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In Re Gloria S., A Person Coming Under the Juvenile Court v. Adriana P


December 17, 2010


Super. Ct. No. J516610B APPEAL from an order of the Superior Court of San Diego County, Yvonne E. Campos, Judge. Affirmed.

The opinion of the court was delivered by: Haller, J.

In re Gloria S. CA4/1


California Rules of Court, rule 8.1115(a), prohibits courts and parties from citing or relying on opinions not certified for publication or ordered published, except as specified by rule 8.1115(b). This opinion has not been certified for publication or ordered published for purposes of rule 8.1115.

Adriana P. appeals a juvenile court order terminating her parental rights to her minor daughter, Gloria S., under Welfare and Institutions Code section 366.26.*fn1 Adriana contends her due process rights were violated when notice of the section 366.26 selection and implementation hearing was not given to her in a "meaningful" way that she could understand in light of her intellectual disabilities. Adriana further contends the court abused its discretion by denying her request for a continuance. We affirm the order.


In December 2008 the San Diego County Health and Human Services Agency (Agency) filed a petition in the juvenile court under section 300, subdivision (b), alleging five-day-old Gloria was at substantial risk of harm because her parents, Adriana and Richard S. (together, the parents),*fn2 were incapable of providing her with regular care due to their mental illnesses and limited intellectual functioning. The petition also alleged the parents lost custody of another child, R.S., and failed to reunify with him because of unresolved issues related to the parents' diagnoses. The court detained Gloria in out-of-home care.

Adriana has cerebral palsy, is mildly mentally retarded and walks with the assistance of a walker. Richard has various personality disorders and borderline intellectual functioning. The parents received 18 months of services in R.S.'s case, including San Diego Regional Center and in-home support services, therapy, psychological evaluations, parenting education and visitation. When the parents were unable to reunify with R.S., the court terminated their parental rights to him.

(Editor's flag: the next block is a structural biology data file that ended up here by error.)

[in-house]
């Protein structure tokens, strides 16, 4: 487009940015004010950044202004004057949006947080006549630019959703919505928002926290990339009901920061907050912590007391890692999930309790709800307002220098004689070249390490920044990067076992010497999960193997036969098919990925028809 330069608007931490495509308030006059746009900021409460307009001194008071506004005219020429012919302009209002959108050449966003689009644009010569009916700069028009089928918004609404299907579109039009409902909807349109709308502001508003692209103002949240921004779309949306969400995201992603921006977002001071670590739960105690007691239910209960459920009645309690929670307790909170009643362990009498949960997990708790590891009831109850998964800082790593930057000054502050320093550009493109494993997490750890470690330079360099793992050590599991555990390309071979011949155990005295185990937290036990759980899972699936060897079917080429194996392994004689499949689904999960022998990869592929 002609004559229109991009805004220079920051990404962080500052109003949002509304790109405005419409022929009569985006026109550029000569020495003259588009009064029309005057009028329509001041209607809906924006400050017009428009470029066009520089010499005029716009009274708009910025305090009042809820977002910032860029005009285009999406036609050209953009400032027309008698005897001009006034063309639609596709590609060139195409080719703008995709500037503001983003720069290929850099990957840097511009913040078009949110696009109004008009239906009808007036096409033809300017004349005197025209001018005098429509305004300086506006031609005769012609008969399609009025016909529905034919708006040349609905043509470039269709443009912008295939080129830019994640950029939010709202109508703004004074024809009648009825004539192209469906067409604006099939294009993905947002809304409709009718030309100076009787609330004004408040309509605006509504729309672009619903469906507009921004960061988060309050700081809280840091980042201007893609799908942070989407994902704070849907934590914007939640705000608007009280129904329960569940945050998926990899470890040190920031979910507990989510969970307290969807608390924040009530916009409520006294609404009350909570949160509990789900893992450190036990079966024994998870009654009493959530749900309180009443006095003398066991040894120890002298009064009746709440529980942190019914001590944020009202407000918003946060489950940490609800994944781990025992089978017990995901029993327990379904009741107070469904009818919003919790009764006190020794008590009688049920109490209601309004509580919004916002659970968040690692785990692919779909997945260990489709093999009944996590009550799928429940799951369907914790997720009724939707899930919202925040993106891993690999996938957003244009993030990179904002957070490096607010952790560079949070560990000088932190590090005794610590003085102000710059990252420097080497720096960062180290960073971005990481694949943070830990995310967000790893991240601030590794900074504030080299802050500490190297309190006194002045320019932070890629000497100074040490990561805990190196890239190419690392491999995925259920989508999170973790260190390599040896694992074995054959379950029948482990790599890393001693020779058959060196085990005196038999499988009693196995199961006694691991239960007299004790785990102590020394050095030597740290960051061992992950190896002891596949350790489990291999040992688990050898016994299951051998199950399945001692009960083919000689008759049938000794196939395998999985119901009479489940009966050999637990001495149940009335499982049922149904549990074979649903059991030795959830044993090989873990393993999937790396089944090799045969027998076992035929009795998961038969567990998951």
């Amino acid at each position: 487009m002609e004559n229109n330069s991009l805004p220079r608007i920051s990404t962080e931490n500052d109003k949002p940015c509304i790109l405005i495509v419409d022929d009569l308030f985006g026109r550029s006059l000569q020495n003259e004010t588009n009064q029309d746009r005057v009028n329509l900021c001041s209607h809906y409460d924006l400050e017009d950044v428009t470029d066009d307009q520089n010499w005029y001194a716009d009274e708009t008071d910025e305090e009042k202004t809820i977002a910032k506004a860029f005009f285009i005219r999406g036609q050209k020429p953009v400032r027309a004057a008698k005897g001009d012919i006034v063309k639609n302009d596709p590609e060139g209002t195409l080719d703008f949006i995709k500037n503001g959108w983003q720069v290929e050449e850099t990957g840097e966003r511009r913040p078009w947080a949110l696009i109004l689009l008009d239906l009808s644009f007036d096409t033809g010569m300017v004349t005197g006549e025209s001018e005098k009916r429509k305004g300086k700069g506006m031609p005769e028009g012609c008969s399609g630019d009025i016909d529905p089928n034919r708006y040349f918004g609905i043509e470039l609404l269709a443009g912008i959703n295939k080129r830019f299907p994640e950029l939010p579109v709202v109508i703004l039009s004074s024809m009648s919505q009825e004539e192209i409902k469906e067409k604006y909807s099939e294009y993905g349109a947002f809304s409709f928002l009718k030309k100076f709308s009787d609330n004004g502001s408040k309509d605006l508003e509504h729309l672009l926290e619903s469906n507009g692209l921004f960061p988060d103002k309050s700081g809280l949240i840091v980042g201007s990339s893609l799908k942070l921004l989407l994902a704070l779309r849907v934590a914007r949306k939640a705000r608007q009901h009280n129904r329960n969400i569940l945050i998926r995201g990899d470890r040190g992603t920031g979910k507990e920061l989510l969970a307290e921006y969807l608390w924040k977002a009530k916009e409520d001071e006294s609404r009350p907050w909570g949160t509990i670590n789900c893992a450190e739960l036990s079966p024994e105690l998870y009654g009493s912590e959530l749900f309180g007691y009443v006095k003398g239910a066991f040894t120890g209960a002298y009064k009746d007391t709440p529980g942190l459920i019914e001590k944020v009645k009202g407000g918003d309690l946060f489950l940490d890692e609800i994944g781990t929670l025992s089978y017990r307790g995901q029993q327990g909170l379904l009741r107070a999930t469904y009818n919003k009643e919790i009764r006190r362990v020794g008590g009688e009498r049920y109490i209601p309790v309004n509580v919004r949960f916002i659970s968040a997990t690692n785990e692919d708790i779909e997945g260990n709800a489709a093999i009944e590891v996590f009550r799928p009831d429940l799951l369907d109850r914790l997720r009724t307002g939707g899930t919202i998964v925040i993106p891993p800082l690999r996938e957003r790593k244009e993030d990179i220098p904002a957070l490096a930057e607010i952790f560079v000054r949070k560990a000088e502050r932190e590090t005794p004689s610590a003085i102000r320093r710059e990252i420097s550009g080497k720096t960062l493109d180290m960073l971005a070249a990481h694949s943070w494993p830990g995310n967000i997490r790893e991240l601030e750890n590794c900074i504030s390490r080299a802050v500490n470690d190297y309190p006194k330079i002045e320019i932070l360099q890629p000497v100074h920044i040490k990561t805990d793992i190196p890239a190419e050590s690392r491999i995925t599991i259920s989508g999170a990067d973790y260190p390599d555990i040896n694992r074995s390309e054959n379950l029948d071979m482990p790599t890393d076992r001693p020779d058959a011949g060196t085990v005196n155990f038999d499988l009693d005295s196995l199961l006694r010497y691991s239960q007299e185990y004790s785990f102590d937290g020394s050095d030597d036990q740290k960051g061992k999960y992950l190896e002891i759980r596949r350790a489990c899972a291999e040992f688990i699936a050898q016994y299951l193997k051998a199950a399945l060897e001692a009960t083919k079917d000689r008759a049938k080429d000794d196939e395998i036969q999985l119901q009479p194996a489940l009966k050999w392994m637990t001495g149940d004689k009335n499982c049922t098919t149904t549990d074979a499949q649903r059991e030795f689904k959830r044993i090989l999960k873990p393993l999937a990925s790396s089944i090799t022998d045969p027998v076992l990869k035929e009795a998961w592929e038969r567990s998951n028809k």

At a contested jurisdiction and disposition hearing concerning Gloria, the parents were present and represented by counsel. The court sustained the allegations of the petition, declared Gloria a dependent and placed her in licensed foster care. The court declined to follow Agency's recommendation for no services, and ordered reunification services for the parents, including supervised visits with Gloria.

In a six-month review report, social worker Anthony Scheri stated the parents had not consistently shown they could safely parent Gloria. Scheri recommended the court terminate reunification services and set a section 366.26 selection and implementation hearing. He also recommended the parents' visitation with Gloria remain supervised based on his concerns about the parents' ability to safely care for her in an unsupervised setting.

Social worker Jo Miller reported that during a visit she supervised, the parents asked if Agency's permanent plan recommendation for Gloria was still adoption. Miller said she was still recommending the court "terminate services and set a .26 hearing." During a later visit, Adriana again asked Miller if she was still recommending adoption for Gloria. Miller explained to Adriana that she was "recommending termination of reunification services and setting a .26 hearing to terminate parental rights." Miller reminded Adriana "this is what the upcoming trial is about." Adriana seemed upset and said that if she had her way she would "snag" Gloria from the social worker.

The parents were present at the contested six-month review hearing. The court found by clear and convincing evidence that returning Gloria to parental custody would be detrimental to her physical and emotional well-being, and there was no substantial probability Gloria would be returned to her parents in the next six months. Finding the parents had not made substantive progress with their case plans, the court terminated services, set a hearing to select and implement a permanent plan under section 366.26, and ordered the parents to return for that hearing on May 11, 2010.

Immediately after the hearing, Adriana was personally served with notice of the selection and implementation hearing.*fn3 The notice informed Adriana that the social worker was recommending termination of parental rights and implementation of a plan of adoption. One of the pages, entitled "IMPORTANT NOTICE," provided that a section 366.26 hearing had been set, at which the court could terminate parental rights and free Gloria for adoption, establish legal guardianship, or place Gloria in a planned permanent living arrangement. The notice also informed Adriana she had the right to be present at that hearing and have an attorney represent her.